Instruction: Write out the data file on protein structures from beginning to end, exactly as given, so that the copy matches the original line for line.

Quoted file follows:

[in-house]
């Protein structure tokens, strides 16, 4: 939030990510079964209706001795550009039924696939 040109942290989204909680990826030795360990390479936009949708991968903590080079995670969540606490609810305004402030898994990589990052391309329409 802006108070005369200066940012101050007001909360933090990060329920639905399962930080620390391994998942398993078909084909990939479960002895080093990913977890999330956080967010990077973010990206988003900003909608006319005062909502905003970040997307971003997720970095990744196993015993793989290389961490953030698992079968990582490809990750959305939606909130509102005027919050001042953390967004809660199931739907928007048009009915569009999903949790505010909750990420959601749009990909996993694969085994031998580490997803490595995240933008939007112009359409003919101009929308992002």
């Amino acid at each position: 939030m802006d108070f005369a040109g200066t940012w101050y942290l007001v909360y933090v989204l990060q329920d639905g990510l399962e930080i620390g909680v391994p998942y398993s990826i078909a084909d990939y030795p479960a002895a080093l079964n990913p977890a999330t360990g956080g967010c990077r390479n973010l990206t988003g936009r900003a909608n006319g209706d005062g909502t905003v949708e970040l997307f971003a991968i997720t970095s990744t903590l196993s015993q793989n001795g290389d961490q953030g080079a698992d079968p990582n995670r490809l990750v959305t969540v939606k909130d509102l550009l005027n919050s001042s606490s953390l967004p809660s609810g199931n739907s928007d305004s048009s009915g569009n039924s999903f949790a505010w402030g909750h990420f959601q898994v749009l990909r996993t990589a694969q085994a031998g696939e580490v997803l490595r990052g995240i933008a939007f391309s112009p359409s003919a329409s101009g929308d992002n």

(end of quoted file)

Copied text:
[in-house]
């Protein structure tokens, strides 16, 4: 939030990510079964209706001795550009039924696939 040109942290989204909680990826030795360990390479936009949708991968903590080079995670969540606490609810305004402030898994990589990052391309329409 802006108070005369200066940012101050007001909360933090990060329920639905399962930080620390391994998942398993078909084909990939479960002895080093990913977890999330956080967010990077973010990206988003900003909608006319005062909502905003970040997307971003997720970095990744196993015993793989290389961490953030698992079968990582490809990750959305939606909130509102005027919050001042953390967004809660199931739907928007048009009915569009999903949790505010909750990420959601749009990909996993694969085994031998580490997803490595995240933008939007112009359409003919101009929308992002």
């Amino acid at each position: 939030m802006d108070f005369a040109g200066t940012w101050y942290l007001v909360y933090v989204l990060q329920d639905g990510l399962e930080i620390g909680v391994p998942y398993s990826i078909a084909d990939y030795p479960a002895a080093l079964n990913p977890a999330t360990g956080g967010c990077r390479n973010l990206t988003g936009r900003a909608n006319g209706d005062g909502t905003v949708e970040l997307f971003a991968i997720t970095s990744t903590l196993s015993q793989n001795g290389d961490q953030g080079a698992d079968p990582n995670r490809l990750v959305t969540v939606k909130d509102l550009l005027n919050s001042s606490s953390l967004p809660s609810g199931n739907s928007d305004s048009s009915g569009n039924s999903f949790a505010w402030g909750h990420f959601q898994v749009l990909r996993t990589a694969q085994a031998g696939e580490v997803l490595r990052g995240i933008a939007f391309s112009p359409s003919a329409s101009g929308d992002n």